Police officers in London on Friday after stabbing on London Bridge. A similar incident happened in The Hague
Dutch police said on Friday several people were wounded in a stabbing on a shopping street in The Hague, hours after a stabbing incident happened around London Bridge in the UK.
Police from the city said in a statement that emergency services were at the scene.
In a separate message, Hague police said they were seeking a man aged 45-50 and described him using a Dutch term often applied to people of North African descent.
Police said the man was wearing a shawl and wearing a gray tracksuit.
Nigerian President Buhari pleased with speed in transformation of Iranian oil and gas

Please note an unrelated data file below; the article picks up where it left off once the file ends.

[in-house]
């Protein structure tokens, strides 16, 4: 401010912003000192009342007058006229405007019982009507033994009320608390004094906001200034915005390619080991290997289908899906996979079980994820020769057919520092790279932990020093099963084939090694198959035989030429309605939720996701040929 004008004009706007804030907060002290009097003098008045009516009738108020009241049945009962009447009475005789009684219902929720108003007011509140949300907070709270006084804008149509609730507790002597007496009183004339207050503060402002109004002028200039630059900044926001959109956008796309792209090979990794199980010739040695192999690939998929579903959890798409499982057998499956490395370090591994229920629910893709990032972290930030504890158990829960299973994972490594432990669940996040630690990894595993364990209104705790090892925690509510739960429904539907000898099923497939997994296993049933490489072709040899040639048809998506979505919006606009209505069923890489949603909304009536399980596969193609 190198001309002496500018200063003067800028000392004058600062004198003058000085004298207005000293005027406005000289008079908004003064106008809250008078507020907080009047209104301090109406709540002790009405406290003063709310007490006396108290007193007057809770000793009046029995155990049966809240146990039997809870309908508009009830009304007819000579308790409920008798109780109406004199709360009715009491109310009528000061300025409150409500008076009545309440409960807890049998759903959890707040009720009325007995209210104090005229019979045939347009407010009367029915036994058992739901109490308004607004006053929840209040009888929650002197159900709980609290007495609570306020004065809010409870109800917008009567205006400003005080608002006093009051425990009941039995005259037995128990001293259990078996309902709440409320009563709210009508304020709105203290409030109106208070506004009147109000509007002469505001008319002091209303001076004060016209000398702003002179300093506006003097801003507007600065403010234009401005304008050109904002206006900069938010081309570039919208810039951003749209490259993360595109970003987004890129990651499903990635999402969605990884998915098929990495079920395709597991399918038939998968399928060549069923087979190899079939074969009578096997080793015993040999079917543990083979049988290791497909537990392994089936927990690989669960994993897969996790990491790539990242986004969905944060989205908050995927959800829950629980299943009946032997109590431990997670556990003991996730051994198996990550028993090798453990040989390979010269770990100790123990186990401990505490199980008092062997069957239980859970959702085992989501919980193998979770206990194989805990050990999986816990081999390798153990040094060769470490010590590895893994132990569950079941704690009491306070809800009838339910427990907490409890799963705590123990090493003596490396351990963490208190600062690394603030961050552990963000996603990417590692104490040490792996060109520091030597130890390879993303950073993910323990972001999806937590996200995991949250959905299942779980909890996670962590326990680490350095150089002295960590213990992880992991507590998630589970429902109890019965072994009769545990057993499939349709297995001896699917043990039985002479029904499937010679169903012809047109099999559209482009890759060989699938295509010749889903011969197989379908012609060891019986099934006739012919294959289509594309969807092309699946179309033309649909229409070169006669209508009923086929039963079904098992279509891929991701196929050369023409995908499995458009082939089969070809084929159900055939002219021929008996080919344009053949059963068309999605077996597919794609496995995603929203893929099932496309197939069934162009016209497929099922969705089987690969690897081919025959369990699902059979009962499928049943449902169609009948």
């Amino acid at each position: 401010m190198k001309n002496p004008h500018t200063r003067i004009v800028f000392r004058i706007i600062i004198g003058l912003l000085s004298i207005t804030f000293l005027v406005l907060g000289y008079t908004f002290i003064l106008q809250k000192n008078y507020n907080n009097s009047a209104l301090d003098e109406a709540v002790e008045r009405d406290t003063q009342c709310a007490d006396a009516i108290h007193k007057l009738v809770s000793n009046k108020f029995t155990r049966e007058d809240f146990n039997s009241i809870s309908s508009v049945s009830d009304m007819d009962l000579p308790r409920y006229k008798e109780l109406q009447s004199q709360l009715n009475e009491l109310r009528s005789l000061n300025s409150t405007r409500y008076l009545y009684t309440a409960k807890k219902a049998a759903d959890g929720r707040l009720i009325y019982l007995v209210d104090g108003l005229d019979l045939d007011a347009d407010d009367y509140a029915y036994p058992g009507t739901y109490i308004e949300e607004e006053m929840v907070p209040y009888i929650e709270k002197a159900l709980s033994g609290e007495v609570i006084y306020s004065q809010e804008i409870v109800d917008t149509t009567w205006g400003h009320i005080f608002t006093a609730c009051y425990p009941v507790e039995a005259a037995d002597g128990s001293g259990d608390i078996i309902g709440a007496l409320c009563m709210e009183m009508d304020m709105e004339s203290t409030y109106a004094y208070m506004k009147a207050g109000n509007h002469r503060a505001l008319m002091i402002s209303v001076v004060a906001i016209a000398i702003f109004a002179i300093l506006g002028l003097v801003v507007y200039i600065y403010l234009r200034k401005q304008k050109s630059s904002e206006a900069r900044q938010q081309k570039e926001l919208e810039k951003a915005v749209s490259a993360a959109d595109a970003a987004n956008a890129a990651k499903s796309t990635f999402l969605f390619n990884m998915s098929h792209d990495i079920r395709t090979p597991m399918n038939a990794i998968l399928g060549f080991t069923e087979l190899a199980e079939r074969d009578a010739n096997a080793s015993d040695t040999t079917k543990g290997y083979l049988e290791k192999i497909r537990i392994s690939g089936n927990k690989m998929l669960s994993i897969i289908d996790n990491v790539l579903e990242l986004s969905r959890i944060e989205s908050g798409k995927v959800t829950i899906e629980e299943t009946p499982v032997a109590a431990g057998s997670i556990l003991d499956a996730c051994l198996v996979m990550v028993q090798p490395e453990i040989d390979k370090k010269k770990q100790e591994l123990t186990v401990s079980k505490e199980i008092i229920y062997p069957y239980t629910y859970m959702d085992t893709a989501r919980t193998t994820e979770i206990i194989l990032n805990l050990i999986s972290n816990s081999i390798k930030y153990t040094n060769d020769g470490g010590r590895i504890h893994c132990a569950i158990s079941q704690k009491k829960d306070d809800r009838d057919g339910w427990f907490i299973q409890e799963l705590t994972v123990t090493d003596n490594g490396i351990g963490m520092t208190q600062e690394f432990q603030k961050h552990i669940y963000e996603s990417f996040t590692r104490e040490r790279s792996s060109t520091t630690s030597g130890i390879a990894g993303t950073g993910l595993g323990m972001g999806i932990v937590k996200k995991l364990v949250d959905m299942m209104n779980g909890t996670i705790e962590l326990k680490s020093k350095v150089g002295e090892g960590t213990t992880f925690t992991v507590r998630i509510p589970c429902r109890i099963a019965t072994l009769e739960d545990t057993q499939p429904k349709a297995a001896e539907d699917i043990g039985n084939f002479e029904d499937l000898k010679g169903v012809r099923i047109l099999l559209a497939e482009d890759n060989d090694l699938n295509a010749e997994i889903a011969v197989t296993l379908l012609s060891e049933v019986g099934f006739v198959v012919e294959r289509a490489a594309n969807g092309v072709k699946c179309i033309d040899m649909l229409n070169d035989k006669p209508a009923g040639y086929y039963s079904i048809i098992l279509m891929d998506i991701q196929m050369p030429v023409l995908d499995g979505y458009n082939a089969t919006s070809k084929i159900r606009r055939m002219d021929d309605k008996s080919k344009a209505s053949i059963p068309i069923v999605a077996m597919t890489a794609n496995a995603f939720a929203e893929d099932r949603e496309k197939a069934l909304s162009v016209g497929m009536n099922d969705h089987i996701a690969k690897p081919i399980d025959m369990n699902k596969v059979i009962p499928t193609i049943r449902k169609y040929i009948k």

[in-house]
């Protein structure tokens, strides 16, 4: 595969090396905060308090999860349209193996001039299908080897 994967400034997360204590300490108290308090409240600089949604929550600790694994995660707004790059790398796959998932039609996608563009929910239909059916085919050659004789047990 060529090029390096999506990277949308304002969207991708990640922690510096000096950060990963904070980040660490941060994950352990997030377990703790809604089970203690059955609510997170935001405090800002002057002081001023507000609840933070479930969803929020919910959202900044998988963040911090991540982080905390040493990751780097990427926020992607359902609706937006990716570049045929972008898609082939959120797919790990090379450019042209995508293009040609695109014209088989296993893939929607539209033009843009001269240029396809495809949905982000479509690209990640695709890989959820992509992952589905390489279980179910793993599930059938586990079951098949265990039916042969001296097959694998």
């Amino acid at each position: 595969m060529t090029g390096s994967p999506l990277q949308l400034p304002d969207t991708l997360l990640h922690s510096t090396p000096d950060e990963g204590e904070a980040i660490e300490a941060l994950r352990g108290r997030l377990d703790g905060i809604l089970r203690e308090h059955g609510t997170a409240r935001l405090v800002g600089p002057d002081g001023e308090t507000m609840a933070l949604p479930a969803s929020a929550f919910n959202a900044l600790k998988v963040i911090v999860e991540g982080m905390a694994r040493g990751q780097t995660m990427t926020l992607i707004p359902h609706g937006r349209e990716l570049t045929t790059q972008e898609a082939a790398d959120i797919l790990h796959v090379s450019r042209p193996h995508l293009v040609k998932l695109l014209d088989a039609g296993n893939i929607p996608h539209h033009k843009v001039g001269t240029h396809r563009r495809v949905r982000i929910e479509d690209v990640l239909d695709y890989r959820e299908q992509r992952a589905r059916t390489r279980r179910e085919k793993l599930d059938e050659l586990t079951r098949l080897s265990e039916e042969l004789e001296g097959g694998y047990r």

Nigeria and Iran have agreed to set up a bi-national commission that will promote trade, investment, agriculture and technology transfer.
According to the President’s spokesman, Malam Garba Shehu in a statement in Abuja, the agreement was part of the outcome of a meeting between President Muhammadu Buhari and Iranian Vice President for Economic Affairs, Mohammad Nahavandian, on Friday in Malabo, Equatorial Guinea.
Speaking at the bilateral meeting held on the sidelines of the 5th Summit of Gas Exporting Countries Forum, President Buhari said he was impressed with the speed in transformation of Iranian oil and gas industry from what it used to be when he served as Nigeria’s petroleum minister in the 1970s.
He said: “I will work very hard toward the joint commission. We will go back and identify sectors of common interest.
“In particular, we are interested in how you utilised your gas, with 95 percent of your national population wired to gas.
“The evolution of our gas industry is too slow. We are still flaring gas.
“I will work with you on how to harness and utilise our gas. I am very impressed.”